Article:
How to Highlight your Leadership Skills in an Interview
Britain’s labour market enjoyed record breaking highs in 2018, as it achieved record high employment of 75.6% and saw a total of 32.39 million people in work. Whilst there’s some doubt surrounding the true context of these numbers, the UK’s labour market seems in rude health as it benefits from an increased level of competitiveness.
This enables employers to really challenge and probe candidates for work, particularly when they’re hiring experienced applicants for interim management roles. Make no mistake; you’re likely to be asked some genuinely direct questions when applying for this type of position, the majority of which will aim to highlight your core leadership skills.
We’ll address some of these questions below, whilst asking which skills they’re looking to uncover and the responses that will help you to make a positive impression on potential employers.
1. Conflict Resolution – Tell Me About the Most Difficult Team You’ve Ever Led, and How you Coped?
Tension in the office can have an adverse effect on morale and employee engagement, so as a manager you’ll be directly responsible for minimising this and resolving conflicts on a daily basis.
This question is therefore an attempt to determine how you’ve coped with ongoing conflicts within your team, particularly when dealing with strong personalities then tend to clash regularly.
What interviewers are looking for here is your innate understanding of everyday conflict resolution in the typical office, and your ability to provide multiple examples of how you’ve quelled issues and kept teams running smoothly.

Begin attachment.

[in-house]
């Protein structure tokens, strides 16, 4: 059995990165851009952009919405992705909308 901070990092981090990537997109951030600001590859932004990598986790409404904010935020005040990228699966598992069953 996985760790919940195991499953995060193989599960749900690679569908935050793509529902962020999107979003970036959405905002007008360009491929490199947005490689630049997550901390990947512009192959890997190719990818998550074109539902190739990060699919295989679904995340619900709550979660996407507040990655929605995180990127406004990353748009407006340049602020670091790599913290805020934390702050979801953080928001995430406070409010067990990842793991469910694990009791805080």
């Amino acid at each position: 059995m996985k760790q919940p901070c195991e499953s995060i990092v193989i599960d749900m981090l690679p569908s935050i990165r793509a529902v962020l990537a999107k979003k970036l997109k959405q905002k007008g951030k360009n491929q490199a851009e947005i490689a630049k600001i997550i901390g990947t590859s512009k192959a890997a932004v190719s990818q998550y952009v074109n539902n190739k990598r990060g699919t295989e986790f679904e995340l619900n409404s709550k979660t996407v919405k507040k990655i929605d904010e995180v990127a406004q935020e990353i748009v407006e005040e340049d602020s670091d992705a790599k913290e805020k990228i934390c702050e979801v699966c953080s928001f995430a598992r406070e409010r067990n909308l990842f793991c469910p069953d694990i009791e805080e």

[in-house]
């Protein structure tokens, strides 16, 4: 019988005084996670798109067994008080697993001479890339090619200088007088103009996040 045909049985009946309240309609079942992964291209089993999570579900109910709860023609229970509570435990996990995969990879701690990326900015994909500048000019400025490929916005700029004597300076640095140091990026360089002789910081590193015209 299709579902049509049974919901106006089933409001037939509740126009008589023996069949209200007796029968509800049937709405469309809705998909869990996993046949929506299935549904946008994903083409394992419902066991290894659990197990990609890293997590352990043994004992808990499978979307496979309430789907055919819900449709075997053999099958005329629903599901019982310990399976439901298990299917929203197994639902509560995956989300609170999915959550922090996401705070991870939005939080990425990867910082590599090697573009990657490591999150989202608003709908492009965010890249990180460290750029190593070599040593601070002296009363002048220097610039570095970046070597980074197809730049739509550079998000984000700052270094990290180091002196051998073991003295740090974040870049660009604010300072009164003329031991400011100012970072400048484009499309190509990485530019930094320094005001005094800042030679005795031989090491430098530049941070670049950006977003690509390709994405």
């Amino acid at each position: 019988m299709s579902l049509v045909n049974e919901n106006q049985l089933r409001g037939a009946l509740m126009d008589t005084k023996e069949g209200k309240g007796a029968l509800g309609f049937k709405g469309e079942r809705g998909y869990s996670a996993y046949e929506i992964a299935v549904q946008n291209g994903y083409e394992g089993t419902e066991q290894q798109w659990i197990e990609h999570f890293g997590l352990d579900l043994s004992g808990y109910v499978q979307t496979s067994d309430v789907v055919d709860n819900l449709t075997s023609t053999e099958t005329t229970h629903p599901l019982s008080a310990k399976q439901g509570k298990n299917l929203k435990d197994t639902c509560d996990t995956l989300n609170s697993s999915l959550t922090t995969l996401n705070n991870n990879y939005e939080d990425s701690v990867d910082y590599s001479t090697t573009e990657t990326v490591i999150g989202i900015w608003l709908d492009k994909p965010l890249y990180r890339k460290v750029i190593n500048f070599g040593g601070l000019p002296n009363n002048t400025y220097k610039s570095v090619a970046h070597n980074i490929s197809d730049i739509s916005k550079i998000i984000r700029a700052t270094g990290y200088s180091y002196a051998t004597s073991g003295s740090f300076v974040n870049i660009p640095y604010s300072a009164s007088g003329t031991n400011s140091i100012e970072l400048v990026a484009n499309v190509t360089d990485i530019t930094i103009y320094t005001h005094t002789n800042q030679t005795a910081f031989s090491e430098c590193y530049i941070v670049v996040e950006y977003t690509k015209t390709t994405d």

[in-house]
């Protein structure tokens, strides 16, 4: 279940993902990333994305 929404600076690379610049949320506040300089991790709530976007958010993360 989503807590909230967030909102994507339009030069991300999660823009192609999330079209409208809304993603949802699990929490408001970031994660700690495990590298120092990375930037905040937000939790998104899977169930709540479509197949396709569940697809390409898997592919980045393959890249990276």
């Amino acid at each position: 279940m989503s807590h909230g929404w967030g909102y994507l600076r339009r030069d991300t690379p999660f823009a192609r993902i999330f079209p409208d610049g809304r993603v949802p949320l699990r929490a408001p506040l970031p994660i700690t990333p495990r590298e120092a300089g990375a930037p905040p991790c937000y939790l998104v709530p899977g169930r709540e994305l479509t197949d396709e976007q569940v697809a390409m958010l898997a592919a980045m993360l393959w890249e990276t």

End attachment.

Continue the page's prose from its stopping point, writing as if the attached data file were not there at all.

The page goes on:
If you’re a seasoned manager, you should definitely have several examples of settling small and seemingly minor conflicts, and presenting these will help to make a good impression during an interview.
2. Negotiation – What’s the Most Important Attribute of a Negotiator?
An ability to negotiate is one of the most important leadership skills, as it helps to get the best out of employees whilst also keeping them sated and engaged with the brand.
Negotiation skills may be also be required when liaising with clients and suppliers, so it can have a positive impact at every stage of the business.
With this question, interviews will most likely probe you on your understanding of negotiation, and the core attributes that contribute to this difficult art.
Whilst it’s important to touch on characteristics such as confidence, you should also build your answers around attributes such as empathy, fairness and critical reasoning.
Although these skills aren’t always synonymous with leadership, they betray your ability to understand somebody else’s point of view and propose resolutions that can benefit everyone involved.
3. Decision-Making – Are you a Risk Taker?
This is something of a loaded question posed by interviewers, not least because calculated risk-taking often plays a key role in commercial success.
However, candidates who take too many risks or struggle to articulate their decision-making process are unlikely to impress employers, as they may lack the ability to think in a critical and rational manner.
Ultimately, you’ll need to demonstrate that you understand the difference between calculated and unfounded risks, whilst showcasing a commercial mind and some semblance of level-headiness.
You must also understand the consequences of specific actions and decisions, as this is something that individuals often overlook in the workplace.